Antibiotics don't work on colds and flu

Taking antibiotics for colds and flu? There's no point.
Colds and flu are caused by a virus and antibiotics do not work on viruses.

What are antibiotics?

Antibiotics are medicines used to treat infections caused by bacteria. Antibiotics don't work against infections caused by viruses, such as colds and flu. So there's no point taking antibiotics to treat a cold or flu, and no point asking your doctor to prescribe them for a cold or flu.

Taking antibiotics when you don't need them, like for a cold or flu, is a waste. It can also mean that they won't work when you really need them for a serious infection. This is called antibiotic resistance and it happens when bacteria are exposed to antibiotics and learn to resist them. Taking antibiotics when they are not needed also puts you at risk of side effects, like a rash, upset stomach or diarrhoea.

When are antibiotics not needed?

Most common infections are caused by viruses. Antibiotics do not work against viruses. Most viral illnesses get better themselves without antibiotics. The table below helps you to know when you're likely to need an antibiotic - and when you aren't.

Know when we need antibiotics - and when we don't
Common Cause: Virus Common Cause: Bacteria

Head cold, runny nose, cough

Sore throat, sinusitis

Ear infections in children

Vomiting and diarrhoea

Urine / kidney infection

Persisting cough, cough in people with chest problems, high fever or very unwell

Skin infections e.g. cellulitis


Antibiotics rarely needed Antibiotics may be needed


When is it OK for me or my child to take antibiotics?

Your doctor may prescribe antibiotics for infections that are caused by bacteria, like some chest infections, kidney infection, some ear infections and meningitis.

If you or your child needs antibiotics, make sure you take them exactly as prescribed. If the course isn't completed, some bacteria may be left in your body and become resistant to antibiotics. Never keep or re-use left over antibiotics for the next time you, your child, or any other family member is sick.

Why didn't my doctor prescribe an antibiotic?

It is because your infection is likely caused by a virus and it's safer to let it clear up on its own. Remember, antibiotics are no use against a virus. The length of time you can expect most common infections to last is:

Ear infection: around 4 days
Sore throat: around 1 week
Common cold (runny nose): around 1½ weeks
Sinus infection: around 2½ weeks
Cough (which often happens after a common cold):
around 3 weeks

If your illness lasts longer than this, ask your doctor or pharmacist for advice.

You can also visit our new Health A-Z - it contains information and advice on how to treat and recover from a wide range of common illnesses.

Ask your doctor or pharmacist:

  • When should I start to feel better?
  • What should I do if I don't start to feel better by then?
  • Is there anything I can do to help myself get better?
  • When and how should I seek further help?
  • How should I treat a cold, cough or sore throat?

The best way to treat most colds, coughs or sore throats is to drink plenty of fluids and get some rest. Ask your pharmacist for advice about over-the-counter remedies, and read the table below for information on how to treat some common symptoms.

Symptoms Treatment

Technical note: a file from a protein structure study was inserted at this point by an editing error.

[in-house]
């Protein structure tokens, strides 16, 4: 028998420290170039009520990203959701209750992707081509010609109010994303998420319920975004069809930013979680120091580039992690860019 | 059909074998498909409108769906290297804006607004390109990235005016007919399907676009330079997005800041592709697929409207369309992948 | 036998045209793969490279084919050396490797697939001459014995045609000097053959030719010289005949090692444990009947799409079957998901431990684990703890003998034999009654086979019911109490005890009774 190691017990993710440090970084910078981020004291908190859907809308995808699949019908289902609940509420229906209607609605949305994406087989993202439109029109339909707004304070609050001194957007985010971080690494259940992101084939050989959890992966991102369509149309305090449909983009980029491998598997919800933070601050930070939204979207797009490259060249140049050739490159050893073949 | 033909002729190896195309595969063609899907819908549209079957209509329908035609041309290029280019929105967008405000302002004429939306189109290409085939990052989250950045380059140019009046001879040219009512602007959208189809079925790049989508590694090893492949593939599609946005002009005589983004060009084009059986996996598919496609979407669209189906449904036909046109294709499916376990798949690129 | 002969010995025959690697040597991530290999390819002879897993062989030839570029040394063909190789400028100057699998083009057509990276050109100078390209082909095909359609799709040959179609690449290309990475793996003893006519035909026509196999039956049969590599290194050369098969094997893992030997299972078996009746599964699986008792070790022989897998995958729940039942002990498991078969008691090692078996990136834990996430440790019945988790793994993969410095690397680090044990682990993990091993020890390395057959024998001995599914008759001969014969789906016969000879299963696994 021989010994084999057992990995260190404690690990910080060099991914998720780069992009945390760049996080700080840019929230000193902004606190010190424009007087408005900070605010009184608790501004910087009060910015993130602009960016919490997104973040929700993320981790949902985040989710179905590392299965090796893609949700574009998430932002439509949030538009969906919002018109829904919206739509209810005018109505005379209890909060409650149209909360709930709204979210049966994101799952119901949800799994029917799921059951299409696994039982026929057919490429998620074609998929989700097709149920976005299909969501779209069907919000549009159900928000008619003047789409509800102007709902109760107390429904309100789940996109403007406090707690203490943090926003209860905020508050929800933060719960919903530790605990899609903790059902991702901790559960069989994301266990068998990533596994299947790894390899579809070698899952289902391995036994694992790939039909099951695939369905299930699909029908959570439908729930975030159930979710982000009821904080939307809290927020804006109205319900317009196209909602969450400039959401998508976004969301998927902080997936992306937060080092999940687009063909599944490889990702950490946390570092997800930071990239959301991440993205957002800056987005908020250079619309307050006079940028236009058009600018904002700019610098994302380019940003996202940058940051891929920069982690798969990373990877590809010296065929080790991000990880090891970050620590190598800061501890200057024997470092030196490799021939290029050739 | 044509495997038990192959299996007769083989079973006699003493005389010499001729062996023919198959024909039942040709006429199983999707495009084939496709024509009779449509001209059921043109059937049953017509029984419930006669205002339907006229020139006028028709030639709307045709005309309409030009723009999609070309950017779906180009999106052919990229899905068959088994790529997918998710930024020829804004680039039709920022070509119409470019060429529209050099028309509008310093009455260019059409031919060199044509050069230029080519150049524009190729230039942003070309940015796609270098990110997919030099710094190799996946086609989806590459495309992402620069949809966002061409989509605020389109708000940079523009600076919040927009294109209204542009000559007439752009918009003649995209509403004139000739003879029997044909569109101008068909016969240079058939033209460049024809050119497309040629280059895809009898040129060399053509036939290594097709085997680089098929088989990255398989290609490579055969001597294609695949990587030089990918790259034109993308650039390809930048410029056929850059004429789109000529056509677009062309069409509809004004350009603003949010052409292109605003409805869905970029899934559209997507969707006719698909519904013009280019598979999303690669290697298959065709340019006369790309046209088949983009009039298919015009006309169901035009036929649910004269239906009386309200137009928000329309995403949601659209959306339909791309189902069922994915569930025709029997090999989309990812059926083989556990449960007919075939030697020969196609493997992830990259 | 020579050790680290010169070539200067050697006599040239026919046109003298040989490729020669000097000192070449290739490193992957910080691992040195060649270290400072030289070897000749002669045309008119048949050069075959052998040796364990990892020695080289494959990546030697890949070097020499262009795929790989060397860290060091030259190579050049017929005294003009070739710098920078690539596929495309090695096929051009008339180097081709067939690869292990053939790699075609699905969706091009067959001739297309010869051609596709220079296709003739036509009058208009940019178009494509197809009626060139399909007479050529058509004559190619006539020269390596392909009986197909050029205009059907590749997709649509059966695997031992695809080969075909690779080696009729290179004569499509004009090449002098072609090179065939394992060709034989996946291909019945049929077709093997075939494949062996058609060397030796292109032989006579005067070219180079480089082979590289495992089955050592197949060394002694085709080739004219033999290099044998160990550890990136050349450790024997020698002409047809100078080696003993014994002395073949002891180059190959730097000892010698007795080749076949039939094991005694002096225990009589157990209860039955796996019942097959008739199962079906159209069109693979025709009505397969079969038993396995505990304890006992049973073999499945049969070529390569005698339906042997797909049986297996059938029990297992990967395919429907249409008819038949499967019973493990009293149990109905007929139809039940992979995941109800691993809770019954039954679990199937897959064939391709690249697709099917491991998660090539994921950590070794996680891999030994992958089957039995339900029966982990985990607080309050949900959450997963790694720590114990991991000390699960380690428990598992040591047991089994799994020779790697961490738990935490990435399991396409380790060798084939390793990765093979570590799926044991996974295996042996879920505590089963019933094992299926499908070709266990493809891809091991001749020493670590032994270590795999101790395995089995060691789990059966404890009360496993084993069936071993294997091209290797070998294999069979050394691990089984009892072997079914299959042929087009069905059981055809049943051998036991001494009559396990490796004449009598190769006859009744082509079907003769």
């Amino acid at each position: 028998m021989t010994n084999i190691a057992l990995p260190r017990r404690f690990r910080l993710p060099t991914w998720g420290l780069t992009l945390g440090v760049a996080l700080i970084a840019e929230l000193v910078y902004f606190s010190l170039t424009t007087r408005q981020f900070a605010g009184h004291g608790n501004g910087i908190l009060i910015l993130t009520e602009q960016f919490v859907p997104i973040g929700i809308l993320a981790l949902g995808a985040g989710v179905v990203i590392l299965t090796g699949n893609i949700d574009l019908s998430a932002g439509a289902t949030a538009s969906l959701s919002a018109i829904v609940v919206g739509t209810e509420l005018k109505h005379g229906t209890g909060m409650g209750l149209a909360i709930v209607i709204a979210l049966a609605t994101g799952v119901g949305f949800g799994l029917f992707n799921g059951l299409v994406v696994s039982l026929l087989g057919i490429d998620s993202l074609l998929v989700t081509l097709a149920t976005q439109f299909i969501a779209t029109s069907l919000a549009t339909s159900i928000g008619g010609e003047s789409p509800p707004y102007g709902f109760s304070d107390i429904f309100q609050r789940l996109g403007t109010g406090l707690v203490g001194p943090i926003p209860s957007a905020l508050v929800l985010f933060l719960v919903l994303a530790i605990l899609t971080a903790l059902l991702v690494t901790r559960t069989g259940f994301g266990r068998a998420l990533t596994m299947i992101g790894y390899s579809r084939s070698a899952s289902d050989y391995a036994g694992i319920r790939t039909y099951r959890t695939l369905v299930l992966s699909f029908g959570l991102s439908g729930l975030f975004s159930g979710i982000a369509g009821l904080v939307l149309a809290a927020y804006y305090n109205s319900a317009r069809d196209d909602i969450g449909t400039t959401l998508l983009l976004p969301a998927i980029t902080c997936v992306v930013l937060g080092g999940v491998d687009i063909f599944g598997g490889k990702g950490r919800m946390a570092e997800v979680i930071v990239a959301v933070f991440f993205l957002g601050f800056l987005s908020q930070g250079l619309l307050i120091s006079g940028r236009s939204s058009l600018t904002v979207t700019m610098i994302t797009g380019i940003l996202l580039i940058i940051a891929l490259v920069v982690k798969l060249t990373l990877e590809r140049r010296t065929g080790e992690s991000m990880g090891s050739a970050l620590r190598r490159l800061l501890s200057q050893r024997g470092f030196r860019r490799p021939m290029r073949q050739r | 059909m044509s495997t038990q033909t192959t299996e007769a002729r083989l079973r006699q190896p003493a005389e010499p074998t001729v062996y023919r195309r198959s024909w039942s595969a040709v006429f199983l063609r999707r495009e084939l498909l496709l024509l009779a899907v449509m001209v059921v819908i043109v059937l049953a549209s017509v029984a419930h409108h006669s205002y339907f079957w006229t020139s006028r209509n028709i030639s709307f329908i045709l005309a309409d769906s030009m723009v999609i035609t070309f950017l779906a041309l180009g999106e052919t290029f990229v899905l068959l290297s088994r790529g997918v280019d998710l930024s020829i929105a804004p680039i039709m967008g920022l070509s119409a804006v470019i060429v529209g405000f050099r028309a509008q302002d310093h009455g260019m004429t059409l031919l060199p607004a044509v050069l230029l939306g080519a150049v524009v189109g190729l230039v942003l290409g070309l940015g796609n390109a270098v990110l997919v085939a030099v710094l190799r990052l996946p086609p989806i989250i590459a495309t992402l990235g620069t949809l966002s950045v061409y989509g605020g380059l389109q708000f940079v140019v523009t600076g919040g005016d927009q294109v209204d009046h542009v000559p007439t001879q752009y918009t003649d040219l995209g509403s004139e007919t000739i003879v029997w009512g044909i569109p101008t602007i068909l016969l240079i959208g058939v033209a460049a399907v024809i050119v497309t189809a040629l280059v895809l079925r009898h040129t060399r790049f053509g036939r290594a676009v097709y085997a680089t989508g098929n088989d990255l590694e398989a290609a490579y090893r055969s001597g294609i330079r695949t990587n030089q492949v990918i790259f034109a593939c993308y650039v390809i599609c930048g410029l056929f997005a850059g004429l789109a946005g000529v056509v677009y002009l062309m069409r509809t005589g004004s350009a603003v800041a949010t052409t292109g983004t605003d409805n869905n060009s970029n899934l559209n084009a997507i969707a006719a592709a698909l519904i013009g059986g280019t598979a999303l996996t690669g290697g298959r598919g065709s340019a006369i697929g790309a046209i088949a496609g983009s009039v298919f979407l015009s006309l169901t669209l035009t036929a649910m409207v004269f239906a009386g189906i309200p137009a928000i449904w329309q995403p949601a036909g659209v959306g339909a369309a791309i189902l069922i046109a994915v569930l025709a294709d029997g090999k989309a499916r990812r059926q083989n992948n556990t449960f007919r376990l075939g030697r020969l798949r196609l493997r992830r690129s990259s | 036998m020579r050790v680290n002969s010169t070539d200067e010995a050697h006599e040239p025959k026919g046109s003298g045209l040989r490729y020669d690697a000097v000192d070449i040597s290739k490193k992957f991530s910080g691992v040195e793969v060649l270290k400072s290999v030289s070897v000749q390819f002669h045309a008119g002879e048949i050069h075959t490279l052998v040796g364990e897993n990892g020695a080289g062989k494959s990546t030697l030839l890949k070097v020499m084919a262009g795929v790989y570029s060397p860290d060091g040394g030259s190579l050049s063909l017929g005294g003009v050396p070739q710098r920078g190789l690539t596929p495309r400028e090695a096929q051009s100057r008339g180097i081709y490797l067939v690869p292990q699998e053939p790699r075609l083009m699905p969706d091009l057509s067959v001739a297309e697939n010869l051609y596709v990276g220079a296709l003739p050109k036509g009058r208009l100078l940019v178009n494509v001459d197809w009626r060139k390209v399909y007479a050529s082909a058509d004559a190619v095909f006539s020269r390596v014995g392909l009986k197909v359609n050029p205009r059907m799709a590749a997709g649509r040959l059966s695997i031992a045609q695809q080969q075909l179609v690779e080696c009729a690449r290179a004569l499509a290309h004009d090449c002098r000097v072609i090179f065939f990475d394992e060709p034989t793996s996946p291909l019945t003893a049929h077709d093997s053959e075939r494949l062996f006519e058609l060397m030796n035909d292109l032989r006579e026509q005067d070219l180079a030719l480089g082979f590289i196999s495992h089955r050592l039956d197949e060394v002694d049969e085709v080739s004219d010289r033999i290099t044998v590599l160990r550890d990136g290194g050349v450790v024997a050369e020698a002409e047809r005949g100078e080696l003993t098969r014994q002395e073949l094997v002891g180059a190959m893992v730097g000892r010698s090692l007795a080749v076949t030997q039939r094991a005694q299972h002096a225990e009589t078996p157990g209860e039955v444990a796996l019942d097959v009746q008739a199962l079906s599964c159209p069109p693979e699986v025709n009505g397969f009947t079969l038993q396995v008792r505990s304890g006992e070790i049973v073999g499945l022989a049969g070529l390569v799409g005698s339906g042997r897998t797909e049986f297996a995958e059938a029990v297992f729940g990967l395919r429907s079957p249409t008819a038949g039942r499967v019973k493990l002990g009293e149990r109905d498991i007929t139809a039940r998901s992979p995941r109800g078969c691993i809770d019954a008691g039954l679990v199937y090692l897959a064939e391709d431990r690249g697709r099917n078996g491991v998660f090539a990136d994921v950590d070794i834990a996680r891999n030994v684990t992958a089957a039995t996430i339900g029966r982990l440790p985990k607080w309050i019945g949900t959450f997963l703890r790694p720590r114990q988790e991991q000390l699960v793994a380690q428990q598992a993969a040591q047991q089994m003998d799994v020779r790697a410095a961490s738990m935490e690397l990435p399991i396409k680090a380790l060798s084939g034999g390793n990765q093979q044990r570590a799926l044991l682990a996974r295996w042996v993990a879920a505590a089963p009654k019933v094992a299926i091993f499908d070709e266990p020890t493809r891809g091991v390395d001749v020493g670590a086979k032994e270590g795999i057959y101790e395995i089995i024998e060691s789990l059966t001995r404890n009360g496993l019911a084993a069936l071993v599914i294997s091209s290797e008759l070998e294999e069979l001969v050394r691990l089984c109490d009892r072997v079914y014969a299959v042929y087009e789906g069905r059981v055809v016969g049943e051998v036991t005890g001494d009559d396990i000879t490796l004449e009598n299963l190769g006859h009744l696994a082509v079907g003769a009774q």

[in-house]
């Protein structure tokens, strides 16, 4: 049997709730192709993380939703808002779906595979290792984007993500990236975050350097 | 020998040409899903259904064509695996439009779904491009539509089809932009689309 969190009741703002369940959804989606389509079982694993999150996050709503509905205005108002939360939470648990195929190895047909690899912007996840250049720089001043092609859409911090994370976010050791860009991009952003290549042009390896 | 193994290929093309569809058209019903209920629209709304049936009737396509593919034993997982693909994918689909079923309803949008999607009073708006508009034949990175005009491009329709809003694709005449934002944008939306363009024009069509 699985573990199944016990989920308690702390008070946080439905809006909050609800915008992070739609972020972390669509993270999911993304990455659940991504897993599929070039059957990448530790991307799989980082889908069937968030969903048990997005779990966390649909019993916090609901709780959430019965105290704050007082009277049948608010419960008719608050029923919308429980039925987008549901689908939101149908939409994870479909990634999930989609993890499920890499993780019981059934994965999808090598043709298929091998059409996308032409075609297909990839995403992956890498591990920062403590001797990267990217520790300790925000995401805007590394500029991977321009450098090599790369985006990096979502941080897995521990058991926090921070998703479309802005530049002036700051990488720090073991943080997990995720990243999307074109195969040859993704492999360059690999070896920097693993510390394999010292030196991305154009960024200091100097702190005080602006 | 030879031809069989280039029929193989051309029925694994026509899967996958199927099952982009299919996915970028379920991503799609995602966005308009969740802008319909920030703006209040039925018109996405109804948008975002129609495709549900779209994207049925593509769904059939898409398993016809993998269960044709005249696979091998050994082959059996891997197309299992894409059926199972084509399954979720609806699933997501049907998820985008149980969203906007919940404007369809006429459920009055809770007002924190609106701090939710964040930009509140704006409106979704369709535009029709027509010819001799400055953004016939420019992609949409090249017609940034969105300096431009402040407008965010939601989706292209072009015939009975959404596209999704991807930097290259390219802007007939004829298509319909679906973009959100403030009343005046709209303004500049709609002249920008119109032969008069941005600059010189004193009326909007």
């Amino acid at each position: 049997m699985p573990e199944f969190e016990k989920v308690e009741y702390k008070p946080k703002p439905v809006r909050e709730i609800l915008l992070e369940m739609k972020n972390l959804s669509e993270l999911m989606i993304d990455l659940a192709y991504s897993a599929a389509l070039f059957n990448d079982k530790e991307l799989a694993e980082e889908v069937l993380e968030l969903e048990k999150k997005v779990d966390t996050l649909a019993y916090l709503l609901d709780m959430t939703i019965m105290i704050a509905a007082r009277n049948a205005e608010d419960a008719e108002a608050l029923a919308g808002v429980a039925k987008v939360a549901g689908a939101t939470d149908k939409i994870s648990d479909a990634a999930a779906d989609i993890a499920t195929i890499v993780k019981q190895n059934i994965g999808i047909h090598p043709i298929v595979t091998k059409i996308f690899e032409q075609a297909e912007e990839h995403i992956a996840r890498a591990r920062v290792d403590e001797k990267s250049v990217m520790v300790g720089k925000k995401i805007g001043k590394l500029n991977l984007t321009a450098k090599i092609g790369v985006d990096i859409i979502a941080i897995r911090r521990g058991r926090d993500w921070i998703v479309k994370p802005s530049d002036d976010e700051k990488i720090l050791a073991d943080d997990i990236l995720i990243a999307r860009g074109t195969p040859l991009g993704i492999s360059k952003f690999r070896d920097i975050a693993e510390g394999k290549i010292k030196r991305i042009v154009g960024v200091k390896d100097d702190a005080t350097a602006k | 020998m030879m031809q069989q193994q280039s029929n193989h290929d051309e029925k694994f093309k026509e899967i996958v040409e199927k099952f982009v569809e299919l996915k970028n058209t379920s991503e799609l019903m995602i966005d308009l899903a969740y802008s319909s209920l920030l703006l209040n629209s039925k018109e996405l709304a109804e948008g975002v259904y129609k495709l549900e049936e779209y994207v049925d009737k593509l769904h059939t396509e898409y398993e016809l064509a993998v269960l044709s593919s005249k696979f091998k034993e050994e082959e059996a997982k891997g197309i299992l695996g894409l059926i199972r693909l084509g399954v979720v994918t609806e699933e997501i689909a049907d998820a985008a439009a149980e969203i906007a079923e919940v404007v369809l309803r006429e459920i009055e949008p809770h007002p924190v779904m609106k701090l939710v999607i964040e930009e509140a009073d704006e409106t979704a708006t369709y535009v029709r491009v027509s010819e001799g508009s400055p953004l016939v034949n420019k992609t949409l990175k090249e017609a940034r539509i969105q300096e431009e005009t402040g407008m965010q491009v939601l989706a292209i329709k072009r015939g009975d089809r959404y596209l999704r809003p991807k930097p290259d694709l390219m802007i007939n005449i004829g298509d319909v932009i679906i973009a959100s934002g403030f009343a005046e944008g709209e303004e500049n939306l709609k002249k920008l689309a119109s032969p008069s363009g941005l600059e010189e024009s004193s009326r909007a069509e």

Runny nose, blocked nose or congestion

Nasal decongestant spray, oral decongestant syrup or tablets.

Menthol & eucalyptus oil preparations.

Sore throat

Honey & lemon, anaesthetic lozenges.

Paracetamol or ibuprofen.

Cough in an adult

Antitussive for dry cough - to stop you coughing.

Mucolytic or expectorant for chesty cough - to help you break up mucus.

Fever, pain, joint or muscle aches Paracetamol or ibuprofen
Cough in a child Discuss with your doctor
or pharmacist.

If you are taking medicines for any other conditions, you must check with your doctor or pharmacist before you take any over-the-counter remedies.

Why should we be concerned about antibiotic resistance?

Taking antibiotics when they aren’t needed might mean that they won’t work when you really need them for a serious infection. If you take many courses of antibiotics, bacteria can change so that the antibiotic does not work against them any more. These bacteria are said to be “resistant” to this antibiotic and are much harder to treat.

If you get an infection caused by bacteria that are resistant to antibiotics, your infection can last longer. You might have to be treated in hospital.  At the same time, your family members or other people you come in contact with may catch the resistant bacteria that you have. Then these people might also get infections that are hard to cure.

From a wider perspective we are running out of antibiotics that are resistant to bacteria – if we lose this war against antibiotic resistance it could set medicine back decades.

What else can I do to reduce the risk of antibiotic resistance?

Wash hands with soap and water before eating and after using the toilet. Regular hand washing helps keep you healthy and prevent the spread of bacteria.

Ask your doctor if you have all the vaccinations you need to protect yourself from infection. If you have young children, make sure they are up to date with their childhood immunisations.

Key things to remember

  • Most common infections get better by themselves - without antibiotics
  • Taking antibiotics when you don't need them can put your health, and the health of your family, at risk
  • If your doctor decides that you need an antibiotic, be sure you take it exactly as prescribed
  • Your pharmacist can advise you on over-the-counter remedies that can help to treat many common infections